Good morning ... Come on, folks. Be better than disorderly conduct at a Cheesecake Factory.
Illustration: Aïda Amer/Axios
The next wave of state actions to combat the opioid crisis may focus on taxing prescription painkillers, my colleague Caitlin Owens reports this morning.
The other side: Opponents, including the pharmaceutical industry, say these taxes could make it harder for people to get the pain medication they need.
What to watch: Oral arguments in the New York suits are scheduled for Monday.
Public health officials — including some state and local governments — want a lot of people to be carrying naloxone, so that they can easily help save a life if they see someone who has overdosed on opioids.
"We want naloxone to be available to a wide group of people, people who have an opioid use disorder themselves but also [those in] their social networks and other people in a position to rescue them," Alex Walley, a doctor who works on Massachusetts' anti-opioids initiative, told Boston's WBUR.
WBUR found multiple people who had been denied life insurance because of a naloxone prescription, including a nurse who does not use opioids but participated in a state program that involves standing prescriptions for health care professionals to fill.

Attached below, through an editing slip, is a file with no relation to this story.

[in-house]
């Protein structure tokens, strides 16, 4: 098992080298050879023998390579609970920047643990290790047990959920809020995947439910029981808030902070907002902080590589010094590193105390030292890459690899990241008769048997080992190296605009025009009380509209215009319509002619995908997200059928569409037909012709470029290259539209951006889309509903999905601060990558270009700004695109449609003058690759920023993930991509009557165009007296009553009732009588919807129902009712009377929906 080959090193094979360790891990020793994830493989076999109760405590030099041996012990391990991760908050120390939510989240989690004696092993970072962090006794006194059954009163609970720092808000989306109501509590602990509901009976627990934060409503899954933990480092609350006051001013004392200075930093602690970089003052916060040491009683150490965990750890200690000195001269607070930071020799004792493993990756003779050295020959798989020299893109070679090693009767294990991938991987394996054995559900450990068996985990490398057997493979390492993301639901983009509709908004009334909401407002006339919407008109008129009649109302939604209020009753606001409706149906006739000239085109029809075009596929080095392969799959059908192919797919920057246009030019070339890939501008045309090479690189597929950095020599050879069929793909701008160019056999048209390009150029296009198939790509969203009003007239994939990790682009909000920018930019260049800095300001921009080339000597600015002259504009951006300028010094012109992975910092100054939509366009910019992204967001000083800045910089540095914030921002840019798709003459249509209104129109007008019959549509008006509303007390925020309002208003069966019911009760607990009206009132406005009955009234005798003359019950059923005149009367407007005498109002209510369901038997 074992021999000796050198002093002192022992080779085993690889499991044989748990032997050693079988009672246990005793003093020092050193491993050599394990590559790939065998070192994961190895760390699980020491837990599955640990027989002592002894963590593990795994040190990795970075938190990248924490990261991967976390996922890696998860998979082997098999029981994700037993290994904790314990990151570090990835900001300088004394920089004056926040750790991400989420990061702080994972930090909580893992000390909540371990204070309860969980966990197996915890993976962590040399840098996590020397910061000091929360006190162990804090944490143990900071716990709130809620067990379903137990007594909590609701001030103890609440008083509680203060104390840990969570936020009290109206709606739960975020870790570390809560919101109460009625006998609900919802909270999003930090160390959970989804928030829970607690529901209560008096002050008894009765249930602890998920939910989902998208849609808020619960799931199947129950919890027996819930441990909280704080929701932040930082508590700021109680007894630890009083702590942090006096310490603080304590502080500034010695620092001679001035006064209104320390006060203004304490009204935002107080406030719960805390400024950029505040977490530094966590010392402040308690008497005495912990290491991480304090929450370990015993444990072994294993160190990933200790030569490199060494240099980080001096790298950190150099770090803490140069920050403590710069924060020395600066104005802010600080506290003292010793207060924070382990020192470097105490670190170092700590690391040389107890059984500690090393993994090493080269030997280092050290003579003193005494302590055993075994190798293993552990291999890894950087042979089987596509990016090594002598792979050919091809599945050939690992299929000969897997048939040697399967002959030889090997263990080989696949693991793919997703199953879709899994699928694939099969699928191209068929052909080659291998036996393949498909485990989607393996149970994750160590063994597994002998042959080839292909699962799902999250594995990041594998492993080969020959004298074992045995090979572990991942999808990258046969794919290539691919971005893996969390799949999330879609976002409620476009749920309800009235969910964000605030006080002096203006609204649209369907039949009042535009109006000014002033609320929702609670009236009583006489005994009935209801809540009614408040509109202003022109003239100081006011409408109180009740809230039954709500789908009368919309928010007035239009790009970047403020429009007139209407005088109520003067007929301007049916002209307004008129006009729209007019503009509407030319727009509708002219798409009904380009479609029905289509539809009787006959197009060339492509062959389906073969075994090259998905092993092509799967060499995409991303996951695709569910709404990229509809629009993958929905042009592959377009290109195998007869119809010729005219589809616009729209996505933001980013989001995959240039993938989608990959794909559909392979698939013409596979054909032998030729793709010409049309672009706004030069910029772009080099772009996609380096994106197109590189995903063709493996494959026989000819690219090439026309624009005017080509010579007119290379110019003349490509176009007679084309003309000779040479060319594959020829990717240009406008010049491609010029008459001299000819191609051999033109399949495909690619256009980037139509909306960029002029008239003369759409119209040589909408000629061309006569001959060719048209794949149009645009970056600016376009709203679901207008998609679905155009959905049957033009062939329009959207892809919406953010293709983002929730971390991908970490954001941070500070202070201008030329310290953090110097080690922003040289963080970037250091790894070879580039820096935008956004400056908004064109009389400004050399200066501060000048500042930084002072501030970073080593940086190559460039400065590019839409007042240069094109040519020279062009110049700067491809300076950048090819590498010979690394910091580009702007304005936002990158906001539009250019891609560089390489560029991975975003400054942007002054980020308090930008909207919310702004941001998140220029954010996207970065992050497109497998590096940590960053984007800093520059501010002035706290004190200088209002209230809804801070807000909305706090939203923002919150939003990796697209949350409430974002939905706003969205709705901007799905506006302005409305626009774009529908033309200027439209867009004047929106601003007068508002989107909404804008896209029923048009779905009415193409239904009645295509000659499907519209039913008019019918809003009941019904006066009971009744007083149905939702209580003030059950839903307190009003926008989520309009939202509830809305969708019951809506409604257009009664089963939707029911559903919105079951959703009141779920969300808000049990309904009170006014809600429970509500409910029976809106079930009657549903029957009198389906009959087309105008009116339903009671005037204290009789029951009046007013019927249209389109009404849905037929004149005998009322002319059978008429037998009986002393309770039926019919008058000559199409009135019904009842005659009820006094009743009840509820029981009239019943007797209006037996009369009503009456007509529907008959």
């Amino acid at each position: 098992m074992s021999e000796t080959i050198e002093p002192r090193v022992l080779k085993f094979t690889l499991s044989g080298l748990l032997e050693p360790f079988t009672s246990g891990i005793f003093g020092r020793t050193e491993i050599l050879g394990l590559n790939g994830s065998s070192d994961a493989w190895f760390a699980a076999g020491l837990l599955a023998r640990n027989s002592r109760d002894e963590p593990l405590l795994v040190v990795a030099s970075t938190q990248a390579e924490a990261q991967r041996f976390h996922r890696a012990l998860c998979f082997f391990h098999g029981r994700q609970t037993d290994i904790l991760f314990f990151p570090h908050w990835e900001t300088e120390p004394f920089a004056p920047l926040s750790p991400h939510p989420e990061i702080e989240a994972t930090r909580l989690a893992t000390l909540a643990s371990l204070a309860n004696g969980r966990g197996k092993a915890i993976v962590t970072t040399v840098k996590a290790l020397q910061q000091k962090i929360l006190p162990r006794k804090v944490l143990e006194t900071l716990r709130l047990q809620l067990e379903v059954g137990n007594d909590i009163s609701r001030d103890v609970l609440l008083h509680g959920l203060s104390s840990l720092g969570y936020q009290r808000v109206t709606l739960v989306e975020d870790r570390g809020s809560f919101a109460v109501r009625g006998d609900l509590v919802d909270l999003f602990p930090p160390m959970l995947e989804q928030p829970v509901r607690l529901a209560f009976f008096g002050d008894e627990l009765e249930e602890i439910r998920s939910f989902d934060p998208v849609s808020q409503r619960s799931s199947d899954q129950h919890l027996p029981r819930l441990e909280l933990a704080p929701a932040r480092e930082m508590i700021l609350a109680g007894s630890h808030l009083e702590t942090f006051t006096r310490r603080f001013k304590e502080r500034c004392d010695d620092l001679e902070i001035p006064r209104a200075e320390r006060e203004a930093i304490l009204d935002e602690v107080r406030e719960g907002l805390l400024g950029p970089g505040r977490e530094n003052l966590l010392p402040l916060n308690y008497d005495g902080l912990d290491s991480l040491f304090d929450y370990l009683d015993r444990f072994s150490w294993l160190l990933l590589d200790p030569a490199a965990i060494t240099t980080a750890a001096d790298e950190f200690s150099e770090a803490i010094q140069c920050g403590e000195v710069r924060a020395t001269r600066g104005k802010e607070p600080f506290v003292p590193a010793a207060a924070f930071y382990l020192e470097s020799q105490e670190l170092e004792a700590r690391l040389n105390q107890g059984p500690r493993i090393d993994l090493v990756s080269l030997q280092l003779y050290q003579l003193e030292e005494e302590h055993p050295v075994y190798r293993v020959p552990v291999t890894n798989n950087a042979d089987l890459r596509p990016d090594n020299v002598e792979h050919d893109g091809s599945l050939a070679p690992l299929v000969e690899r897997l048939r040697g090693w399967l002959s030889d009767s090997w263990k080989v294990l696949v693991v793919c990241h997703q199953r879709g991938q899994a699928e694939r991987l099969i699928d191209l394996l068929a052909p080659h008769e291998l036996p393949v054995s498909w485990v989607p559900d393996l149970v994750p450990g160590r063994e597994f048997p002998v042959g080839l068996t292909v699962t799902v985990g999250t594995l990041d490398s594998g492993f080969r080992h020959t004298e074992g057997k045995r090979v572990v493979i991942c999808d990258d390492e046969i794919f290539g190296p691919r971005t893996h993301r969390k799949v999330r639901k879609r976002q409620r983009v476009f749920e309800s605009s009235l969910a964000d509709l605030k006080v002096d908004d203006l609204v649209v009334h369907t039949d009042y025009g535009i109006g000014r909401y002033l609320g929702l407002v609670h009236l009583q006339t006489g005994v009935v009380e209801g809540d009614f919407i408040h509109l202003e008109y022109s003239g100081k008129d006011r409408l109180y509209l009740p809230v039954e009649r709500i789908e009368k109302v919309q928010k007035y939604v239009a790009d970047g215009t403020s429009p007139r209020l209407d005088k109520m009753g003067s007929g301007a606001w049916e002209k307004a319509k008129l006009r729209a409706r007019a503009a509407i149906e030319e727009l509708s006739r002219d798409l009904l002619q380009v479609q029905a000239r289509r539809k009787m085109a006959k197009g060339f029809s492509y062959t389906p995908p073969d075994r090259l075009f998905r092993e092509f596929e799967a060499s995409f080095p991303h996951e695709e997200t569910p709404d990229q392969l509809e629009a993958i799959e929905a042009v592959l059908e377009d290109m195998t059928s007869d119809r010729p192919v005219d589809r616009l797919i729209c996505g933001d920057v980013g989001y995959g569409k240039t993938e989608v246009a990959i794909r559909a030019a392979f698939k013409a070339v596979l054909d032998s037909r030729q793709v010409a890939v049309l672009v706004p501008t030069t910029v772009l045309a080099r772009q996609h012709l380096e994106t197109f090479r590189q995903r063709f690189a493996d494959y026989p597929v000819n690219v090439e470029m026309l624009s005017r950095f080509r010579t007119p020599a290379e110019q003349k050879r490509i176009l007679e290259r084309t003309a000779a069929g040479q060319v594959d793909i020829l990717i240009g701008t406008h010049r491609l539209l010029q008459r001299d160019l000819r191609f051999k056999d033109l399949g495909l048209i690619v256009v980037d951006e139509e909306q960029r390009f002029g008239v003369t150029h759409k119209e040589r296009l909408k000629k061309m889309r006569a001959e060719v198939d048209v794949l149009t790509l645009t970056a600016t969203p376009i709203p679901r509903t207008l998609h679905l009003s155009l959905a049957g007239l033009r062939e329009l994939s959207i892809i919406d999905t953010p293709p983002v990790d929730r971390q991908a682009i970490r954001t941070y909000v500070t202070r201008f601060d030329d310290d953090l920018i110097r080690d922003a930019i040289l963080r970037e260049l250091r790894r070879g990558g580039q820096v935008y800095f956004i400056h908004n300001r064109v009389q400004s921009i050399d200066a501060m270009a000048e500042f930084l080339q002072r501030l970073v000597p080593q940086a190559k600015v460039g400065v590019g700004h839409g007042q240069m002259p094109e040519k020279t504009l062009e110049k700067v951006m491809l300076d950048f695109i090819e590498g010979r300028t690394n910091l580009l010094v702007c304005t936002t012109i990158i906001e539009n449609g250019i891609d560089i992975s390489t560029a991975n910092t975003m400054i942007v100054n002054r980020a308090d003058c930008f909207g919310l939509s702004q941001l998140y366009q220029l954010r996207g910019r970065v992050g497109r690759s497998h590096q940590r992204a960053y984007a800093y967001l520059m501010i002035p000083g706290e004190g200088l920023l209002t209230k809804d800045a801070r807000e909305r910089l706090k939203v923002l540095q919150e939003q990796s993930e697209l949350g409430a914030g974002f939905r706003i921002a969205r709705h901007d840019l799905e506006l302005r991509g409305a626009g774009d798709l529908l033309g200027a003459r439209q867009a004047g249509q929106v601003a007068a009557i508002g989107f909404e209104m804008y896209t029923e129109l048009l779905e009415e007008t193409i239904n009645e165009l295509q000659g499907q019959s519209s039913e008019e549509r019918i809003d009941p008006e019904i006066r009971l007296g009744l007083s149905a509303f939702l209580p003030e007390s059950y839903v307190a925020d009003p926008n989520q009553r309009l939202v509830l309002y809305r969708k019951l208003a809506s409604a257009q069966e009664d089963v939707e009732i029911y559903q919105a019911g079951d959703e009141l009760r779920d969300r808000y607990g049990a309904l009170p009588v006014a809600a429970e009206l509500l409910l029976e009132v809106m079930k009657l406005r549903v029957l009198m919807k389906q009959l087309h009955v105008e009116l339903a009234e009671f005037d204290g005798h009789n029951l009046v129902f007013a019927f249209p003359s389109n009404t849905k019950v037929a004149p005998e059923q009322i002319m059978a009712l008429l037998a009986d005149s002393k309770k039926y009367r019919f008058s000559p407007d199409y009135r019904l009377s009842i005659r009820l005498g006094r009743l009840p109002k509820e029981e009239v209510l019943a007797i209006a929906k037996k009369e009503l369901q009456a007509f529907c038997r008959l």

AbbVie spent billions of dollars to acquire a potential cancer drug known as Rova-T, but the drug is looking more and more like a bad investment, Business Insider reports.
Details: AbbVie has stopped enrolling new patients in a Phase 3 clinical trial for Rova-T, which an outside monitoring committee had recommended.
Among the hallmarks of 2018 are news items that present as feel-good stories unless you think about them for more than 15 seconds, in which case they become vividly apparent as feel-bad stories. Here’s one of them, from the New York Times.
Two women in New York state have helped pay off medical debt for nearly 13,000 people, through a charity called R.I.P. Medical Debt.
Yes, but: “It is a drop in the bucket,” Craig Antico, one of the charity’s founders, told NYT.
Most people haven’t gotten a flu shot yet, and 41% say they don’t intend to, according to a new survey from NORC at the University of Chicago.